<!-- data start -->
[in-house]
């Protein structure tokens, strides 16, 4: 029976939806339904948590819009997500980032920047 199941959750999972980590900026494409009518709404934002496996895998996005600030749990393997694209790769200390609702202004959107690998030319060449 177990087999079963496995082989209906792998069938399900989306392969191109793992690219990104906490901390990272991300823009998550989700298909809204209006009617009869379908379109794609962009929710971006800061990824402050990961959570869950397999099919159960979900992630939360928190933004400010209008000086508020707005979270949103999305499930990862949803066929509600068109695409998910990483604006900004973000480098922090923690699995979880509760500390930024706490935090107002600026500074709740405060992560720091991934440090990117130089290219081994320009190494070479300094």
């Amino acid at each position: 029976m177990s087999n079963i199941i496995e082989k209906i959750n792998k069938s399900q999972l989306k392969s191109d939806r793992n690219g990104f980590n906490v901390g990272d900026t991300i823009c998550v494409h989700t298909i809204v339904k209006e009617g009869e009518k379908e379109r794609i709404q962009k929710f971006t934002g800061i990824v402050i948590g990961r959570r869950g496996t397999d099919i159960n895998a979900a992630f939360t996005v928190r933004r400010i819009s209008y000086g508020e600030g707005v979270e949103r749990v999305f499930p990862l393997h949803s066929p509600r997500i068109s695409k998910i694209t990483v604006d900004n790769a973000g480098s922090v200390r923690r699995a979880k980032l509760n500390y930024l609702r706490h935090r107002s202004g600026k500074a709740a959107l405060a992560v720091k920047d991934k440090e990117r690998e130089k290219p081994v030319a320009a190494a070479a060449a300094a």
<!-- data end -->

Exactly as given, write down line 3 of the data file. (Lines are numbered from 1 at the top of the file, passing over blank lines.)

């Amino acid at each position: 029976m177990s087999n079963i199941i496995e082989k209906i959750n792998k069938s399900q999972l989306k392969s191109d939806r793992n690219g990104f980590n906490v901390g990272d900026t991300i823009c998550v494409h989700t298909i809204v339904k209006e009617g009869e009518k379908e379109r794609i709404q962009k929710f971006t934002g800061i990824v402050i948590g990961r959570r869950g496996t397999d099919i159960n895998a979900a992630f939360t996005v928190r933004r400010i819009s209008y000086g508020e600030g707005v979270e949103r749990v999305f499930p990862l393997h949803s066929p509600r997500i068109s695409k998910i694209t990483v604006d900004n790769a973000g480098s922090v200390r923690r699995a979880k980032l509760n500390y930024l609702r706490h935090r107002s202004g600026k500074a709740a959107l405060a992560v720091k920047d991934k440090e990117r690998e130089k290219p081994v030319a320009a190494a070479a060449a300094a």